Moving into a care home is a huge decision, especially if the patient has a complex medical condition that requires specialist attention. Dementia is a particularly challenging condition to manage as its progression can be unpredictable.
Having dementia can be extremely confusing and frightening, so a safe and comforting home environment is vital. Below are a few helpful tips on how to design a dementia-friendly care home to improve residents’ lives.
When caring for patients with dementia, they must have their own safe space to feel comfortable in — usually their bedroom. However, whether your care home is small or large, it can be difficult for patients to find their bedroom door when faced with many to choose from.
So, it’s a good idea to make this navigation route as easy as possible. To do this, you can paint doors in a contrasting colour, or you could use dementia door wraps for care homes and hospitals. You could also personalise their doors with a sign or add familiar pictures or photographs that they may recognise.
Patients with dementia can experience additional struggles with their hearing. They can have difficulty processing and understanding what they hear— as well as how they respond to sounds — which can lead to difficulty with their communication. This added stress can lead to the patient feeling anxious, frustrated and scared. So it’s important to try and reduce excess noise where possible.
Noise levels in a care home can quickly build-up, but there are several things you can do to help. Add more carpets, cushions and curtains as these absorb background noise. If nobody is paying attention to the radio or TV, turn them off. Finally, it’s important to organise regular hearing tests for patients to monitor their hearing as hearing aids can greatly benefit them.
Being able to tell the time is an important skill that we often take for granted as it helps us to orientate ourselves. However, as dementia progresses, time-telling skills can decline or be completely lost, leading to patients with dementia feeling confused and anxious. While they may not be able to tell the time, you can help them out by making it clear whether it’s day or night.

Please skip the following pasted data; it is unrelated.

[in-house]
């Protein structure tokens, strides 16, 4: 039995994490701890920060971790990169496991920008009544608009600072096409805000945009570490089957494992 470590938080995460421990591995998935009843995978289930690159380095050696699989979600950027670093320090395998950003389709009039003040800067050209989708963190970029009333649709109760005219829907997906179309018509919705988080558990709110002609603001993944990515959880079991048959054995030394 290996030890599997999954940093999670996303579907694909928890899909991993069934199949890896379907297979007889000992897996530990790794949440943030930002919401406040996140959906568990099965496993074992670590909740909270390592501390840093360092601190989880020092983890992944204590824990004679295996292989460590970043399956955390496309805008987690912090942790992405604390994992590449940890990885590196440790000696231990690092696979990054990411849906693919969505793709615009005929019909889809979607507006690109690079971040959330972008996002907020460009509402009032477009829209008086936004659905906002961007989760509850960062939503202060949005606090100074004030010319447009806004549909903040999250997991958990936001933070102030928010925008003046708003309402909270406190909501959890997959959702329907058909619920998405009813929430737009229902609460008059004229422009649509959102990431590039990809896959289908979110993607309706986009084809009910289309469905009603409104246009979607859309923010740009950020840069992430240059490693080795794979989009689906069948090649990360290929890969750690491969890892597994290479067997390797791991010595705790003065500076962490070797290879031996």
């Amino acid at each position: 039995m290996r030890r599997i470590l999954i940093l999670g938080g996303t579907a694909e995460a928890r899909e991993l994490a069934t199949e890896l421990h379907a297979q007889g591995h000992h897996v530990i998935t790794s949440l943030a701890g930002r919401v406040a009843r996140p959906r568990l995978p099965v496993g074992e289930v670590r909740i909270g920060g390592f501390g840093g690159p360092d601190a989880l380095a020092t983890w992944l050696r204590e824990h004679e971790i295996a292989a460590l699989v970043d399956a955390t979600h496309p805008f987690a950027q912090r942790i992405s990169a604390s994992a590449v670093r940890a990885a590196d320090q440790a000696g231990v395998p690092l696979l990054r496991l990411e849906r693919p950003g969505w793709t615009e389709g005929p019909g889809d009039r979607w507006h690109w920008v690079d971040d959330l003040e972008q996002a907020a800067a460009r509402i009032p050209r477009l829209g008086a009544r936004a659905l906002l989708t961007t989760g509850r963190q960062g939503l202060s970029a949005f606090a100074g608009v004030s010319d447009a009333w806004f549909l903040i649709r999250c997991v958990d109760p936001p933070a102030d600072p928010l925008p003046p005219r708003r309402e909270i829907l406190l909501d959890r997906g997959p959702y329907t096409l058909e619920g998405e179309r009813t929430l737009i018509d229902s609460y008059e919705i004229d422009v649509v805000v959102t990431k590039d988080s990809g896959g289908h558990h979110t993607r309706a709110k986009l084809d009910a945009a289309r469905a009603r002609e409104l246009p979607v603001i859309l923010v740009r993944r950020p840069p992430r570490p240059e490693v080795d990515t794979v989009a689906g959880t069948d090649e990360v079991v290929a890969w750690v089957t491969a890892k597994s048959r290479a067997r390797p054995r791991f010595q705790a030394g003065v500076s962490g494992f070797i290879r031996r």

Check that natural light has a clear path into the care home — consistently open curtains in daylight hours, add larger windows or skylights or turn up the lights brighter. Additionally, ensure bedrooms are dark enough at night to improve sleep.
Healthy folk often take it for granted that they can go outside when they feel like it, to enjoy fresh air, sunlight on the face and to look at plants and trees. However, patients in care homes don’t always get the option. Spending time in the natural environment has been shown to have a beneficial effect on people’s overall sense of wellbeing as it can reduce stress levels, increase self-esteem, allow for activity and sociability and provide an opportunity to connect with nature.
To encourage outside time, create a safe and secure garden space with seats to sit on so patients can easily pop outside and come back in again when they’re ready. Time in the garden can be spent drinking a cup of tea, doing some gardening, sitting on a garden recliner chair, feeding the birds or listening to music — every little helps.
The number of people needing dementia care is rising, making this an area of increasing focus. Read our dementia care guide for more information.